The Valentine’s Day Blog

We’ve all had this friend, right?


YOU: “Hey, have you checked out __________ yet? It’s pretty cool.”


FRIEND: “Ugh, no thanks. That’s pretty trendy right now, don’t you think?”


You could fill in the blank with anything. An album. A movie. A TV show. It really doesn’t matter. Somewhere in the 1990s, it became the status quo for my generation to hate anything that was fashionable. In 2011, it’s now fashionable to hate. You’ve got to love the irony, right?


When I woke up this morning, by 7am my Twitter stream was already full of anti-Valentine’s Day sentiment, but not for the typical reasons that I’m used to seeing. I’m used to seeing people detest Valentine’s Day because they’re single and feel left out, or are reminded of the fact that they don’t have someone special to share the day with and it makes them feel sad and isolated. However, while sifting through the numerous tweets this morning, the reoccuring motif was simply anti-capitalism. I don’t disagree with the mindset behind anti-capitalism, but truth be told, capitalism is not the first thought that creeps into my head when I think about Valentine’s Day.


Sure, Valentine’s Day is absolutely a manufactured holiday that was created as a financial bridge by the greeting card industry to keep profits rolling in between Christmas and Easter. From that, the rest of the retail world caught on and began pumping out goods that they could attach to the holiday such as candy and flowers. Is that really any different than creating an iPhone 4 to bridge the financial gap between the iPhone 3G and the iPad? It’s business. It’s how companies survive. Like it or not, capitalism is the foundation upon which our country sits. It’s the backbone of our economy. We work hard, we get paid, we use that money to purchase things and thus stimulate the economy. It makes no difference what we buy, just so long as the money is floating around in the channel. I find it humorous that a person can purchase a fancy high-definition television for no other reason than to improve their entertainment consumption experience, but buying a dozen roses one day a year as a way of showing affection to a loved one is capitalism.


Understand that I am not trying to convince anyone to go buy Valentine’s Day trinkets. If spending money on Valentine’s Day goes against your political compass, then absolutely don’t do it. I only want to encourage you to consider alternative uses of the day other than to flex your mighty cynicism. At it’s core, isn’t Valentine’s Day really just a day to celebrate love? Is that such a bad thing? In today’s day and age, I’d think we could use a little more of that. Love is a reminder that we are still human. In our society, negativity flows like wine and our generation is all too eager to drink from the glass. It tastes like wine, but affects us like hemlock. That saddens me deeply.


If you feel as though we’re being taken advantage of in a capitalist world, then I say we simply take Valentine’s Day back. Let’s not let it become a capitalist holiday for profit. Let’s celebrate the concept behind it and nothing more. Let’s use the opportunity to be a little nicer to each other. Let’s go the extra mile today for someone in need. Let’s hold those closest to us just a bit tighter. Most importantly, let’s not let our cynicism take control of us and prevent us from enjoying the silly little things in life, whatever they may be. Our emotions can’t be bought, so for Valentine’s Day this year, rather than just post snarky hate messages and ignore it’s existence, why not try an experiment. Get up, walk over to the nearest special person in your life and say this: “I love you.” Did it make them smile? Did it make them shed tears of joy? Did it cost you a single penny? Think about it…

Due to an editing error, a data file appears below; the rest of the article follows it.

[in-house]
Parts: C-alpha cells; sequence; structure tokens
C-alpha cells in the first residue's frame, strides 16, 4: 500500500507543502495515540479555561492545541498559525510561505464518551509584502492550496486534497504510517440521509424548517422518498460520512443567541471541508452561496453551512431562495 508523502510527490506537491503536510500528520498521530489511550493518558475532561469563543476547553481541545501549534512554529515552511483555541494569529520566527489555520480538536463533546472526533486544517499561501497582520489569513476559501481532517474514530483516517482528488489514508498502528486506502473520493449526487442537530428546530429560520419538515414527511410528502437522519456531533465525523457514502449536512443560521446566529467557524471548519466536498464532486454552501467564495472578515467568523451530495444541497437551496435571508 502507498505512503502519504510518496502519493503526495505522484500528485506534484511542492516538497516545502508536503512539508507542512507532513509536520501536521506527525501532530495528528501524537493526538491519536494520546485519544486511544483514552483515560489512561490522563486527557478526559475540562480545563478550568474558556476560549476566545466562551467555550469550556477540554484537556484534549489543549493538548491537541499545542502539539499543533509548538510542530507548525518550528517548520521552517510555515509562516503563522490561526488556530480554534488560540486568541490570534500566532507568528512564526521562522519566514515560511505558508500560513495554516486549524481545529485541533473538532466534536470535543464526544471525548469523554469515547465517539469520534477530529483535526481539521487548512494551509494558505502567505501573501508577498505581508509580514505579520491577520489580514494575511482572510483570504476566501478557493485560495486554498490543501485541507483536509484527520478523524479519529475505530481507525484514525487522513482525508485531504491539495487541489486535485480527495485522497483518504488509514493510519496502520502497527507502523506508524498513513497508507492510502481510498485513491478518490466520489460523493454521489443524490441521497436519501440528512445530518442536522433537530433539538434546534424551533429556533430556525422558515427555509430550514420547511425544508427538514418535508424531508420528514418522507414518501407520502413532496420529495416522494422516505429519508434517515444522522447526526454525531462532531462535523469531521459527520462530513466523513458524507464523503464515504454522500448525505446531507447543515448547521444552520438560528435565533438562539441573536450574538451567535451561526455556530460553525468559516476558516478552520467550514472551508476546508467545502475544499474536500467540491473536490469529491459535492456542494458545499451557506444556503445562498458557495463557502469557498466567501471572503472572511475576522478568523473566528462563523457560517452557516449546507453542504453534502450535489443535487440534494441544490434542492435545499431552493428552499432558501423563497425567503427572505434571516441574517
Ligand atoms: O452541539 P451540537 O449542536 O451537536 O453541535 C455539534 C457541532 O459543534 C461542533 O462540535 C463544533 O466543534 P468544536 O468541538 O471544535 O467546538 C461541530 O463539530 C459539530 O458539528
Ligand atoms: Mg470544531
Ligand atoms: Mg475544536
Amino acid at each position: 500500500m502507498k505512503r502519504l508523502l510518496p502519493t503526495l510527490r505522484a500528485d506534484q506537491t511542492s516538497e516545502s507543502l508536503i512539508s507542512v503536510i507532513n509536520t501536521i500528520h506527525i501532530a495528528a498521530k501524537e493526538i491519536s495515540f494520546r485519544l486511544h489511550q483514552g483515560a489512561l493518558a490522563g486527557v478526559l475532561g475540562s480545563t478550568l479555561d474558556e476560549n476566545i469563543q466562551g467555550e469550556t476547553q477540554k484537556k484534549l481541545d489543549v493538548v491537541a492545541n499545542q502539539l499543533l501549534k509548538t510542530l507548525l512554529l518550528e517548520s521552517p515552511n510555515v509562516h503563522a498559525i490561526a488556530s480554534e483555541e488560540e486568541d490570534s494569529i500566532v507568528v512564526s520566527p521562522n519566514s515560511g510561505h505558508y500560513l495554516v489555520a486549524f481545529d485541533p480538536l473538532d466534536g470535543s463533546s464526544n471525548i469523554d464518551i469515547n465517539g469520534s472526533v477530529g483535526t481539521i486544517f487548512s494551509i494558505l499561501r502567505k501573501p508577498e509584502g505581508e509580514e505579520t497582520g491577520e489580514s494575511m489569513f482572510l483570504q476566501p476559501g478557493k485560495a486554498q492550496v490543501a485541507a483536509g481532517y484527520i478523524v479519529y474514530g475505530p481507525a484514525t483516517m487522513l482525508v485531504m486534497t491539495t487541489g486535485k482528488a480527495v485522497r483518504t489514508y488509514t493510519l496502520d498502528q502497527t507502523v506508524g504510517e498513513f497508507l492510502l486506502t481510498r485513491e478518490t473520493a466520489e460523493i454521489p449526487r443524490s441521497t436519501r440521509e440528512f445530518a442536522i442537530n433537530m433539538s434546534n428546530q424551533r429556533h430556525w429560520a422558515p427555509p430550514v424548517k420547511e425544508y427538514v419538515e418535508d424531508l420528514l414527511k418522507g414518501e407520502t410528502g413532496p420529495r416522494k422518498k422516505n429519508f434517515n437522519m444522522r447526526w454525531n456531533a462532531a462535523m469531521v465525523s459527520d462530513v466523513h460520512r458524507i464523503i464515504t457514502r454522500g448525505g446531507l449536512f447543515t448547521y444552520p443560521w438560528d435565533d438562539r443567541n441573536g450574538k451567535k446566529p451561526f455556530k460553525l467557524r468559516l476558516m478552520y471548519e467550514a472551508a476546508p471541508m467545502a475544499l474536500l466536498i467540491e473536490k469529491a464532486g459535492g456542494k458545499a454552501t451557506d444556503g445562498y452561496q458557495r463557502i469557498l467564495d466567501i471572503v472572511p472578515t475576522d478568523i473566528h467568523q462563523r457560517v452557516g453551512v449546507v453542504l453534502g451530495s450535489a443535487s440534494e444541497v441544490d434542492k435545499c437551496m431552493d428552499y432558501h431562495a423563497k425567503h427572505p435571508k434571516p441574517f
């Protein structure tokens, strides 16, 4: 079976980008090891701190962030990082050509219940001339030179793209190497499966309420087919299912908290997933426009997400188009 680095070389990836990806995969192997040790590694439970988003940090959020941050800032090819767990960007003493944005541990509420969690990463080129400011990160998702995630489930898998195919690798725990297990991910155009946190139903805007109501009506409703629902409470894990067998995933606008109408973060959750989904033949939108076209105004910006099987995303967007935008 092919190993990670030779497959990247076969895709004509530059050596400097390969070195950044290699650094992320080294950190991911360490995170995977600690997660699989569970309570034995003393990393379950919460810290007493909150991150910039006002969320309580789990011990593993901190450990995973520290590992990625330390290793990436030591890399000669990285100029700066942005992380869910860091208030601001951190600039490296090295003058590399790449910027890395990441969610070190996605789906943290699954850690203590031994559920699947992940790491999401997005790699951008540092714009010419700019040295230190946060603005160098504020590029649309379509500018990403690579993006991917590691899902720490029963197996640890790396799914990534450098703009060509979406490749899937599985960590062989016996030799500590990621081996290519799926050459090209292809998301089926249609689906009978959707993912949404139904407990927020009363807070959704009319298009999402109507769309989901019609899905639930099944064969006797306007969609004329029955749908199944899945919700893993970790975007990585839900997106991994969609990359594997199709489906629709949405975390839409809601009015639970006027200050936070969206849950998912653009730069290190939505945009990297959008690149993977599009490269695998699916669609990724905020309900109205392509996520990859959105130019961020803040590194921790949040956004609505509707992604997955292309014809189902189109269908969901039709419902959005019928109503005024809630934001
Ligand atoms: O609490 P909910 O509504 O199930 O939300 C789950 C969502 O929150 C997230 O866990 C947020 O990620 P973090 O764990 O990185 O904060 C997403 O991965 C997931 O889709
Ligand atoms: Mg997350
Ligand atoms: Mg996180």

November 2010 Press Release



How far would a reluctant

private investigator go to uncover the truth about

a young girl’s abduction from a small town…

by David Hulegaard

…and will he be prepared for the answers he seeks?

NOBLE

By David K Hulegaard

Life in Ashley Falls was pretty quiet most of the time. It may have been considered dull by some standards, but it was a tightly knit community of mostly honest people doing their best to get by. My name is Miller Brinkman and I am… well, I was… a private detective for the better part of my adult life.

It’s hard to believe that it was nearly two years ago now. I still remember it all like it was yesterday. So much has happened over the past three years and the world has not looked the same since the day I first heard that recording. Nor do I suppose it will ever look the same to me again. One of the most tragic events ever to happen in the history of humanity and the people of Ashley Falls and don’t even know the story… but they’re about to.

About the Author

David K. Hulegaard is an author and student of film and music. From an early age, he was encouraged by his parents to read a little bit each day, and developed an extensive imagination while burying his nose into a mixture of “Choose Your Own Adventure” books and literary classics. With an established professional background, Hulegaard felt unable to quench the thirst for creativity he’d been harboring for years.

Noble

By David K. Hulegaard

First Edition Paperback • 5” x 8” • 256 Pages

October 16, 2010 • FastPencil • $19.99 (US)

ISBN: 978-1-60-746142-5

www.davidhulegaard.com

For more information about Noble, please contact:

Lindsay Durfee, PR/PR

407-299-6128
prpro@prpr.net


Welcome to DavidHulegaard.com

Hailing from the postcard-perfect Pacific Northwest, where he currently lives with his girlfriend, there is never a shortage of inspiration. Citing a variety of influences, he loves to dabble within many different genres and settings to tell a story.